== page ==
In recent years, public attention has been focused on asylum seekers, but their numbers have fallen sharply. They are now less than 40,000 a year of whom only a quarter are given permission to stay in Britain, yet only one in five is actually removed. Meanwhile, other forms of immigration have risen very sharply. Net foreign immigration reached 340,000 in 2004. It is hard to see how we can achieve a successful integration of immigrants on this scale. The Chairman of the Commission for Racial Equality (CRE) has warned that we are "sleepwalking towards segregation" but he does not appear to have made the connection with the massive levels of immigration that have occurred in recent years. To get a full picture of this complex problem, it is necessary to consider asylum seekers, family settlement, labour migration and illegal immigration together.
[...] Unlike in the United States and elsewhere, these children were not granted German citizenship at birth and were treated as foreigners in a legal sense. By the end of the 1980s, Aussiedlers were not the only immigrants whose numbers had increased. Changing geopolitics and numerous crises within continental Europe led to dramatic increases in the number of people seeking asylum in Germany. Whereas in individuals applied for asylum, between 1988 and 1992 a total of 1.1 million asylum applications were lodged. [...]
[...] white paper on immigration and asylum policy, expressed concern that the current detention regime in the U.K. would violate the U.K.'s obligations under the ICCPR, as described in the authoritative conclusions of the U.N. Human Rights Committee noted above. Moreover, continuing the U.K.'s policy of detaining asylum seekers solely for administrative reasons may amount to a violation of the 1951 Refugee Convention. It is also contrary to the United Nations High Commissioner for Refugees' Detention Guidelines and conclusions reached by the United Nations Working Group on Arbitrary Detention after a 1997 visit to the U.K. [...]
[...] Since the mid-1950s, Germany has become one of the most important destination countries for immigrants. In this sense, it has been similar to other industrialized countries such as the United States, France, and the United Kingdom. Germany's post-World War II immigration history is distinguished by the nature of its parallel flows: one of ethnic Germans returning from abroad, and another of foreigners with no German ancestry. At different times, immigration laws have made the distinction less or more important, especially in terms of the privileges granted to ethnic Germans. [...]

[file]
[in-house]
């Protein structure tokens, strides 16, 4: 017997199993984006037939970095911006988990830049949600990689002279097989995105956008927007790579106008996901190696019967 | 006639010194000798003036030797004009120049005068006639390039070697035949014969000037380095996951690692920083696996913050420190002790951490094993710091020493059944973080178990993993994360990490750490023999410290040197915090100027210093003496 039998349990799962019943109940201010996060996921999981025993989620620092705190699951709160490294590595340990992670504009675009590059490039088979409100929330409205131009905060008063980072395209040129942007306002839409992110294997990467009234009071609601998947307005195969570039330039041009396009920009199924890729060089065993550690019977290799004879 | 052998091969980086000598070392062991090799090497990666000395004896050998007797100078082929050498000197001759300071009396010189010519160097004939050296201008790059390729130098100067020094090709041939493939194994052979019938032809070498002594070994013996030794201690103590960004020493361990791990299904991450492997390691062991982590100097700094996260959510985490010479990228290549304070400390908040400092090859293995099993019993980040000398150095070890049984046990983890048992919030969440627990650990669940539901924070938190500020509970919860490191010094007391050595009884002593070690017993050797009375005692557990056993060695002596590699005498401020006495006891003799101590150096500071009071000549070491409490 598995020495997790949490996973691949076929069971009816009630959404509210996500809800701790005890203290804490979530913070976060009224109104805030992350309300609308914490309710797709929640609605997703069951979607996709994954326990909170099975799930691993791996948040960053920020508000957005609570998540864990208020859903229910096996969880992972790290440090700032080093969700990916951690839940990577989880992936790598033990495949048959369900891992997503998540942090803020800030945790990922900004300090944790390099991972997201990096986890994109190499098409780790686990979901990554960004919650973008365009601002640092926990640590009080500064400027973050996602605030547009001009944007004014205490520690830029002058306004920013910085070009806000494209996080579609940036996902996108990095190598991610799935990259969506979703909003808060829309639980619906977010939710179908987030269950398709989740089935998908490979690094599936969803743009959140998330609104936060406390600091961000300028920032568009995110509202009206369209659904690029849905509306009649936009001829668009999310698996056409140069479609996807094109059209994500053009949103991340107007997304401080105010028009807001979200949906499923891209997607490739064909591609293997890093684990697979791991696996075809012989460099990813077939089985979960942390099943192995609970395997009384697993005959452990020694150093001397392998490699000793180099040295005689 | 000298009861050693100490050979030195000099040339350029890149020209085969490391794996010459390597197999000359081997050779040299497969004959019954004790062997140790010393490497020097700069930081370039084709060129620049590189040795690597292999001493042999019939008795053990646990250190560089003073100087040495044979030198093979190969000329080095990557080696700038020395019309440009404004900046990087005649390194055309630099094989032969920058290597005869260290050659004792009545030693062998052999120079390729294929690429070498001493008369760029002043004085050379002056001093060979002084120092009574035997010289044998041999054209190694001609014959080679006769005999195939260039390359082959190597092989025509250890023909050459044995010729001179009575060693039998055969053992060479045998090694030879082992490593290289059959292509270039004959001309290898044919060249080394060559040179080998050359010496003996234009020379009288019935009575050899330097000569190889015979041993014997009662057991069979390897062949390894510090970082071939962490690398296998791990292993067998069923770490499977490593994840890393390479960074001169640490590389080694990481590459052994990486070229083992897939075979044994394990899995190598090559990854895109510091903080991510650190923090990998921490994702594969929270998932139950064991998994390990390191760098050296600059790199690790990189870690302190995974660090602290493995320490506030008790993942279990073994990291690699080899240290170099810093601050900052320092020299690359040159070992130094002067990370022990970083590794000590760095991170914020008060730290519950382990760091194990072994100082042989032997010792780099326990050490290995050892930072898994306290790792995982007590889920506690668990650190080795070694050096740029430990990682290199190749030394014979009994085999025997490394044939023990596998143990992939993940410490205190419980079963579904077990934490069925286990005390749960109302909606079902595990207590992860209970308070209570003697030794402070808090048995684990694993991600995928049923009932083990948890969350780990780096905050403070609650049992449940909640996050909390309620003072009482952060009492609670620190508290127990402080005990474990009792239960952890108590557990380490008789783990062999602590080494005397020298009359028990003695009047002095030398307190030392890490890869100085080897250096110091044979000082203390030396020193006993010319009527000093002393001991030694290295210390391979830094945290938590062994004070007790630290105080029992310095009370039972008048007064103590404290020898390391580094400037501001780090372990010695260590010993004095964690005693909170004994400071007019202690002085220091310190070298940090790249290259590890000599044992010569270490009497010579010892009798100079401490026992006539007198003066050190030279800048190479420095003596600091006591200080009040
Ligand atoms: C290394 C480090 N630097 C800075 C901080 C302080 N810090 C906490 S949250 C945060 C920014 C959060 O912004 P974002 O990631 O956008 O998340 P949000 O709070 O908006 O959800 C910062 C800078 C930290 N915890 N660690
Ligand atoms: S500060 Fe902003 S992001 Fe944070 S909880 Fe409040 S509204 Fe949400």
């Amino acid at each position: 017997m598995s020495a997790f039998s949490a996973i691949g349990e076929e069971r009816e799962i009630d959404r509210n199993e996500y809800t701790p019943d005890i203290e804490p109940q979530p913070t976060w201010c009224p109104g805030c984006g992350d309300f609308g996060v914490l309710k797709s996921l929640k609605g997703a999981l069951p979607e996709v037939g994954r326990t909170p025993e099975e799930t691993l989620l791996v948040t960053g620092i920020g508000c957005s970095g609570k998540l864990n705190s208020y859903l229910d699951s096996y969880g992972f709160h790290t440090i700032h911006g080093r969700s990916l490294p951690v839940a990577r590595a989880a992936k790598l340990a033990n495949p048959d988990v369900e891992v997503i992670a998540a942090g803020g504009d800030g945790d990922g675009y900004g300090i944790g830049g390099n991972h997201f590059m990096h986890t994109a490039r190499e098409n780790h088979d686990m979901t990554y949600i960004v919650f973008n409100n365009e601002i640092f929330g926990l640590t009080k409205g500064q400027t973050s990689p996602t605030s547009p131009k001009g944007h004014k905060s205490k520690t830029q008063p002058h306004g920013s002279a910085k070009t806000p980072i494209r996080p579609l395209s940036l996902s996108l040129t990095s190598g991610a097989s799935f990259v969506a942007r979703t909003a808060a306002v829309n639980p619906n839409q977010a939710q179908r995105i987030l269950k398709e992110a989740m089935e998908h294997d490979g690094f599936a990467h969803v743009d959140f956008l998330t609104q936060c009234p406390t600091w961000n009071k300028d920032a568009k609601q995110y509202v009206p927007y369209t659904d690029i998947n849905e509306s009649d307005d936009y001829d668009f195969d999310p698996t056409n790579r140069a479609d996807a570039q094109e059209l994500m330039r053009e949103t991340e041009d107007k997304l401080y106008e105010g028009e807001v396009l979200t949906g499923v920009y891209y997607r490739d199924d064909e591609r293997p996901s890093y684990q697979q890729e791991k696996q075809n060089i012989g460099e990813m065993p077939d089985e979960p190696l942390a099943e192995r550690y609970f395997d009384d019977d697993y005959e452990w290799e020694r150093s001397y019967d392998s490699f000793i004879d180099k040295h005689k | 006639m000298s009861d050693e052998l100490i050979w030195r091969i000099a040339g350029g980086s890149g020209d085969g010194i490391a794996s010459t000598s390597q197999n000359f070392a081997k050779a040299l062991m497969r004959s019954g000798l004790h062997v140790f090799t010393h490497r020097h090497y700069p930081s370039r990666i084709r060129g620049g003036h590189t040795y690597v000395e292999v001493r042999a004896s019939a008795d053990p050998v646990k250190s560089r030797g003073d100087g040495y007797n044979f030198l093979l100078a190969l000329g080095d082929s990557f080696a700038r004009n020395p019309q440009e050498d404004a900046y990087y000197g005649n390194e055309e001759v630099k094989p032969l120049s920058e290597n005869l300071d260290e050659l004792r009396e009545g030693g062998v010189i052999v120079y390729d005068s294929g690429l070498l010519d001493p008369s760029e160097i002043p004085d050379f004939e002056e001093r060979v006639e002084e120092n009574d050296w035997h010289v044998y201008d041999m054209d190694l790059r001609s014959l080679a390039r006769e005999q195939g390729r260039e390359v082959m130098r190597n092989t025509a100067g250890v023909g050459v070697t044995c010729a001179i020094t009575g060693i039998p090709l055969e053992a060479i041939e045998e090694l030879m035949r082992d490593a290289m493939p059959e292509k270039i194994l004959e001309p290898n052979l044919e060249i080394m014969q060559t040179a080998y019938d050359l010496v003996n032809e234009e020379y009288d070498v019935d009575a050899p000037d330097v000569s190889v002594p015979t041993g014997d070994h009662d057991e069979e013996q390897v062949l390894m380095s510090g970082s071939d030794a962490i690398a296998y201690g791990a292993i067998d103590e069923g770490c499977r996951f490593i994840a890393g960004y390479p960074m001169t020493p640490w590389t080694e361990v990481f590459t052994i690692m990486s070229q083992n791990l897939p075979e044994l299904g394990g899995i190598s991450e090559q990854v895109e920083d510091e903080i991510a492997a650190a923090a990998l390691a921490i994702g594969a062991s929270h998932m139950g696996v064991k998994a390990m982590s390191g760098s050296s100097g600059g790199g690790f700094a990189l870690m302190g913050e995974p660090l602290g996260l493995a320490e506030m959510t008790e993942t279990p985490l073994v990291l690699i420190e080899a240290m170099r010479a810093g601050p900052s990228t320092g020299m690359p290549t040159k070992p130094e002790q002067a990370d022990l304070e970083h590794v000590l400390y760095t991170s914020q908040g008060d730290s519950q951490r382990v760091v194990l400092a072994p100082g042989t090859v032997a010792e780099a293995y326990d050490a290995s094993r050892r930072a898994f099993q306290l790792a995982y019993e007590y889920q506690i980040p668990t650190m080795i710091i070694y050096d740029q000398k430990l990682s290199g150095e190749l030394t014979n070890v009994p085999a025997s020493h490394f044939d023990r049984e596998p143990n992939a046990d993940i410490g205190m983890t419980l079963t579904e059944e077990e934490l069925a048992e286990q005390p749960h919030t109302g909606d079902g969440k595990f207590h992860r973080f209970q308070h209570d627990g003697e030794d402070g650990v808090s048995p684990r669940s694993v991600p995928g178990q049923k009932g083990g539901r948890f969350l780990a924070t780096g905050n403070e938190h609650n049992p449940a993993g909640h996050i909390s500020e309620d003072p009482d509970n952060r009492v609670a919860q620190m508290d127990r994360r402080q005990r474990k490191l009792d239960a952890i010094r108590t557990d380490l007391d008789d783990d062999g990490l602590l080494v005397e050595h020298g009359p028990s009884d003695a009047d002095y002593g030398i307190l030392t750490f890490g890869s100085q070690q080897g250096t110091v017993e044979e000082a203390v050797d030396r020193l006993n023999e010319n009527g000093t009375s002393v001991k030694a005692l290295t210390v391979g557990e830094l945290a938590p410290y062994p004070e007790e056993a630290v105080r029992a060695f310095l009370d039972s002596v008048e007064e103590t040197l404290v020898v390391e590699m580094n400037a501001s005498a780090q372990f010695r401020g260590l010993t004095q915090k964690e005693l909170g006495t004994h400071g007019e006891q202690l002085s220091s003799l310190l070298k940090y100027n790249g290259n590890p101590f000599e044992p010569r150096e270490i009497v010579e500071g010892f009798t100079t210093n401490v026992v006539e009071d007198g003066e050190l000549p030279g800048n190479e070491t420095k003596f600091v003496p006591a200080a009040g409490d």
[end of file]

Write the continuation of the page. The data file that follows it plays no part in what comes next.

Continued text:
[...] By 1971 it was believed that primary immigration had been brought to an end. However, in practice, there was only a modest reduction in Commonwealth immigration. The average number of New Commonwealth acceptances for settlement in the 1970s was 72,000 per year, in the 1980s and early 1990s it was about 54,000 per year. Since 1996 the overall settlement figure has doubled from 61,000 to 125,000 in in in 2002, and 139,000 in 2003 and 2004. The total since 1963 is nearly 2.5 million (some of whom, of course, will no longer be living in Britain). [...]
[...] Acts already in force on these subjects are: Immigration Act 1971 Immigration Act 1988 Asylum and Immigration Appeals Act 1993 Asylum and Immigration Act 1996 Special Immigration Appeals Commission Act 1997 Immigration and Asylum Act 1999 Nationality, Immigration and Asylum Act 2002 Asylum and Immigration (Treatment of Claimants, etc.) Act 2004 The Race Relations Act 1976 and Human Rights Act 1998 are also very important in relation to immigration and asylum. The British Nationality Act 1981 and the Anti-terrorism, Crime and Security Act 2001 have some marginal relevance. [...]
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